Neuroinflammation and hypoxia are thought to interact synergistically to increase cognitive dysfunction in various brain disorders, including stroke and neurodegenerative diseases, but the mechanisms underlying these interactions remain unclear. MacVicar and colleagues now show that, in the presence of hypoxia, activation of microglial complement receptor 3 (CR3) by an inflammatory stimulus induces long-term depression (LTD) of synaptic transmission in the hippocampus, suggesting a means by which memory may be impaired in these disorders.

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CR3 is only expressed in microglia in the brain and, probably through activation by complement 3, has a crucial role in synaptic pruning during brain development. However, CR3 can also be directly activated by various neuroinflammatory stimuli, including lipopolysaccharide (LPS). As microglia play a crucial part in CNS neuroinflammation in various brain disorders that are characterized by neuronal dysfunction, MacVicar and colleagues assessed the effects of LPS-mediated CR3 activation on synaptic transmission.

The authors recorded field potentials in hippocampal slices from wild-type rats and mice and CR3-knockout mice after exposure to LPS and/or hypoxic conditions.

The authors recorded field potentials in hippocampal slices from wild-type rats and mice and CR3-knockout mice after exposure to LPS and/or hypoxic conditions. In wild-type animals, LPS alone had no effect on basal synaptic transmission, but the hypoxic stimulus alone caused a transient depression in field excitatory postsynaptic potentials (fEPSPs). Strikingly, exposure to both stimuli (hypoxia–LPS) caused LTD of fEPSPs, indicating that these stimuli act synergistically to suppress synaptic transmission. No LTD could be induced in hippocampal slices from CR3-knockout mice, implying that LPS exerts its effects on synaptic transmission through microglial CR3.

LPS-mediated activation of CR3 stimulates microglial nicotinamide adenine dinucleotide phosphate (NADPH) oxidase, which generates superoxide. The authors showed that apocynin, an NADPH oxidase inhibitor, blocked LTD in rat hippocampal slices if it was co-applied with LPS and hypoxia but had no effect on LTD if it was applied after the other stimuli. Moreover, ascorbic acid, which scavenges reactive oxygen species, could also block LPS–hypoxia-induced LTD. Thus, NADPH oxidase is necessary for LTD induction but is not required for its maintenance and exerts its effects through superoxide production.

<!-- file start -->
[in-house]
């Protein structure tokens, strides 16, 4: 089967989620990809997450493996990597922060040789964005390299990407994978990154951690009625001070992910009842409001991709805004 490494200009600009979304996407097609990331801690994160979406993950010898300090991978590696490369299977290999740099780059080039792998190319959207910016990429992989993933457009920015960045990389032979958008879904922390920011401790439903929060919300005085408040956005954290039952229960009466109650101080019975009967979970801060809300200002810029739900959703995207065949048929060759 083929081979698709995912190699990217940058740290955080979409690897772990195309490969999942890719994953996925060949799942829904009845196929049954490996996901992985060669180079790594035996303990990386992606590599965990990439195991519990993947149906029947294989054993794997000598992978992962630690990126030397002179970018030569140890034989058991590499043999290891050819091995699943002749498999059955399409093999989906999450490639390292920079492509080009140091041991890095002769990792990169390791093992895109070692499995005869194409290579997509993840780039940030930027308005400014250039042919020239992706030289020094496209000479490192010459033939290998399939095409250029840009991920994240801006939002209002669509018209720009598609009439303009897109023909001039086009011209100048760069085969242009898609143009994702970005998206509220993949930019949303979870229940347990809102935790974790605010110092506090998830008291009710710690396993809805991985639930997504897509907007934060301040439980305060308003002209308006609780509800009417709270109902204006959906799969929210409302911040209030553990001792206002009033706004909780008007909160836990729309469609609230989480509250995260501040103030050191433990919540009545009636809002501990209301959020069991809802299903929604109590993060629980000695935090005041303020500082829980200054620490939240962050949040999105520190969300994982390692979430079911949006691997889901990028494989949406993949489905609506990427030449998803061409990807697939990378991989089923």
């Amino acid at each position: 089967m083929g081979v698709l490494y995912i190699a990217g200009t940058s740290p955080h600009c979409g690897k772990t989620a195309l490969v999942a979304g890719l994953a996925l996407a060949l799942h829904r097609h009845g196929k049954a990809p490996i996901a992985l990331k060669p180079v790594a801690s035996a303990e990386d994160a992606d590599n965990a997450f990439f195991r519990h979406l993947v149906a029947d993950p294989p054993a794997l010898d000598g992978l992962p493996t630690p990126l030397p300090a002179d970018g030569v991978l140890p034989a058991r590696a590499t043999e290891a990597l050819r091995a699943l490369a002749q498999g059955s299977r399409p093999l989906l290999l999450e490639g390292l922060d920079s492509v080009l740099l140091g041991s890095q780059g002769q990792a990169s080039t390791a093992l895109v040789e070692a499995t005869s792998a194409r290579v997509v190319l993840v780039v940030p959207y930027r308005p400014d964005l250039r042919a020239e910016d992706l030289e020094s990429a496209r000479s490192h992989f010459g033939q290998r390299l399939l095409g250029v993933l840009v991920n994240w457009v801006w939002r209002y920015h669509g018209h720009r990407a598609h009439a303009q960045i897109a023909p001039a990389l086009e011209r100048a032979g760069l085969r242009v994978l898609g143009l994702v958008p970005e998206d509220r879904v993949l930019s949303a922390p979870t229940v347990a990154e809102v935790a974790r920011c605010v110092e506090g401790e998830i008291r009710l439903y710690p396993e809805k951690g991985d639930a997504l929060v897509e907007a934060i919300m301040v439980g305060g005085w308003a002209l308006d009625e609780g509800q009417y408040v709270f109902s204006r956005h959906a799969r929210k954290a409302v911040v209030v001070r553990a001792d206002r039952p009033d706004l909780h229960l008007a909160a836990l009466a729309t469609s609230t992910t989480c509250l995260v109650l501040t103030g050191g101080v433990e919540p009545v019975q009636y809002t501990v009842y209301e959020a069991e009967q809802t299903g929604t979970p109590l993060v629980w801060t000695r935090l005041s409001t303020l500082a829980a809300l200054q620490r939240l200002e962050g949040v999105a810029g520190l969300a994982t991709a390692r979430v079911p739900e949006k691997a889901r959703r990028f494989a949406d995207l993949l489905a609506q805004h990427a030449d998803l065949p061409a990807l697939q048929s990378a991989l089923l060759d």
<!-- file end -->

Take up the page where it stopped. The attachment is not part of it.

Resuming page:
The authors next examined the superoxide-mediated effects in neurons that are involved in LPS–hypoxia-induced LTD. Previous studies have revealed that superoxide can increase the activity of protein phosphatase 2A (PP2A). Here, the authors found that LPS–hypoxia-induced LTD was associated with increased PP2A activity and that okadaic acid-mediated blockade of PP2A prevented LTD induction. AMPA receptor endocytosis has a role in NMDA receptor-mediated LTD, and the authors found that interference with such endocytosis also prevented LPS–hypoxia-induced LTD. Thus, neuronal PP2A activity and AMPA receptor internalization are involved in microglial CR3-triggered LTD.

Together, these results provide a mechanism whereby activation of CR3 in microglia can depress synaptic transmission in neurons. This mechanism may, at least in part, contribute to the synaptic dysfunction and memory defects that are associated with a number of brain disorders that are characterized by neuroinflammation and hypoxia.